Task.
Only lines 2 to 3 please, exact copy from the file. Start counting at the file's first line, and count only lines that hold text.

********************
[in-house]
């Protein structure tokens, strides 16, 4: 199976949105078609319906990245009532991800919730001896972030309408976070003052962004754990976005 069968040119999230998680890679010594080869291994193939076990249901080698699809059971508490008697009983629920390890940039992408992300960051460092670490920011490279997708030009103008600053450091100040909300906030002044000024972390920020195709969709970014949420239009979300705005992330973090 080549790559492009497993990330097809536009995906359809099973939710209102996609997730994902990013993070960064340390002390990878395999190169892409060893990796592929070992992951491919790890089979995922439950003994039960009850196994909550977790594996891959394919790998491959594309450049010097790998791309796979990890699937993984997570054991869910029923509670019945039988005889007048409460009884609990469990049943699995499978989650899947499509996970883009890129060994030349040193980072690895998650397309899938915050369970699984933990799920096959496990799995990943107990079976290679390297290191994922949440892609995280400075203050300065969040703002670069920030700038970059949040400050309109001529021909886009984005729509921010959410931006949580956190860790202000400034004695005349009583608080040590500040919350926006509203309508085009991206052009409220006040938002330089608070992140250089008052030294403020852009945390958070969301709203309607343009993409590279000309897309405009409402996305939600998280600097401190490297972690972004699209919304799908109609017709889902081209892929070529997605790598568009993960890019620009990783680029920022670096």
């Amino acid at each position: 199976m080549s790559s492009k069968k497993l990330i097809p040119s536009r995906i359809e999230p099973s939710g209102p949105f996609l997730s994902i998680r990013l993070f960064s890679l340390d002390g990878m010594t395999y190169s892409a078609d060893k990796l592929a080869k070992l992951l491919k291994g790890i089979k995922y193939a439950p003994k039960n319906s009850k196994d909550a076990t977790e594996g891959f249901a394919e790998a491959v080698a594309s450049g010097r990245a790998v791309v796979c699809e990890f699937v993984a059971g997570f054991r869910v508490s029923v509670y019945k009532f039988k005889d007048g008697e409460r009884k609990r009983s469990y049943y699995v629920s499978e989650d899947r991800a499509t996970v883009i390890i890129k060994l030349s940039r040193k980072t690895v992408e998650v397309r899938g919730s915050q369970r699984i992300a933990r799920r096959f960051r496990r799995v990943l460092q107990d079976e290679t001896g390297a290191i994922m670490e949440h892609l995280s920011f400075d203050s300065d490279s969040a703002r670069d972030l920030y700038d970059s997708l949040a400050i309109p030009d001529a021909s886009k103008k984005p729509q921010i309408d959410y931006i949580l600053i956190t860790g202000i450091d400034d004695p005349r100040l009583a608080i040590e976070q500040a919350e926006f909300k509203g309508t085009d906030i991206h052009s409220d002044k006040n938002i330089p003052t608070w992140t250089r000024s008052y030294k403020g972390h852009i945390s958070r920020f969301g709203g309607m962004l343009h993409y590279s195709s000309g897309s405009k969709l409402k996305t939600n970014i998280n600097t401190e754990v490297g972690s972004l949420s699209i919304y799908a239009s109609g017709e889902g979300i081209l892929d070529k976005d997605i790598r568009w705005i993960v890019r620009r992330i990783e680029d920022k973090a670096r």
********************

């Protein structure tokens, strides 16, 4: 199976949105078609319906990245009532991800919730001896972030309408976070003052962004754990976005 069968040119999230998680890679010594080869291994193939076990249901080698699809059971508490008697009983629920390890940039992408992300960051460092670490920011490279997708030009103008600053450091100040909300906030002044000024972390920020195709969709970014949420239009979300705005992330973090 080549790559492009497993990330097809536009995906359809099973939710209102996609997730994902990013993070960064340390002390990878395999190169892409060893990796592929070992992951491919790890089979995922439950003994039960009850196994909550977790594996891959394919790998491959594309450049010097790998791309796979990890699937993984997570054991869910029923509670019945039988005889007048409460009884609990469990049943699995499978989650899947499509996970883009890129060994030349040193980072690895998650397309899938915050369970699984933990799920096959496990799995990943107990079976290679390297290191994922949440892609995280400075203050300065969040703002670069920030700038970059949040400050309109001529021909886009984005729509921010959410931006949580956190860790202000400034004695005349009583608080040590500040919350926006509203309508085009991206052009409220006040938002330089608070992140250089008052030294403020852009945390958070969301709203309607343009993409590279000309897309405009409402996305939600998280600097401190490297972690972004699209919304799908109609017709889902081209892929070529997605790598568009993960890019620009990783680029920022670096």
């Amino acid at each position: 199976m080549s790559s492009k069968k497993l990330i097809p040119s536009r995906i359809e999230p099973s939710g209102p949105f996609l997730s994902i998680r990013l993070f960064s890679l340390d002390g990878m010594t395999y190169s892409a078609d060893k990796l592929a080869k070992l992951l491919k291994g790890i089979k995922y193939a439950p003994k039960n319906s009850k196994d909550a076990t977790e594996g891959f249901a394919e790998a491959v080698a594309s450049g010097r990245a790998v791309v796979c699809e990890f699937v993984a059971g997570f054991r869910v508490s029923v509670y019945k009532f039988k005889d007048g008697e409460r009884k609990r009983s469990y049943y699995v629920s499978e989650d899947r991800a499509t996970v883009i390890i890129k060994l030349s940039r040193k980072t690895v992408e998650v397309r899938g919730s915050q369970r699984i992300a933990r799920r096959f960051r496990r799995v990943l460092q107990d079976e290679t001896g390297a290191i994922m670490e949440h892609l995280s920011f400075d203050s300065d490279s969040a703002r670069d972030l920030y700038d970059s997708l949040a400050i309109p030009d001529a021909s886009k103008k984005p729509q921010i309408d959410y931006i949580l600053i956190t860790g202000i450091d400034d004695p005349r100040l009583a608080i040590e976070q500040a919350e926006f909300k509203g309508t085009d906030i991206h052009s409220d002044k006040n938002i330089p003052t608070w992140t250089r000024s008052y030294k403020g972390h852009i945390s958070r920020f969301g709203g309607m962004l343009h993409y590279s195709s000309g897309s405009k969709l409402k996305t939600n970014i998280n600097t401190e754990v490297g972690s972004l949420s699209i919304y799908a239009s109609g017709e889902g979300i081209l892929d070529k976005d997605i790598r568009w705005i993960v890019r620009r992330i990783e680029d920022k973090a670096r």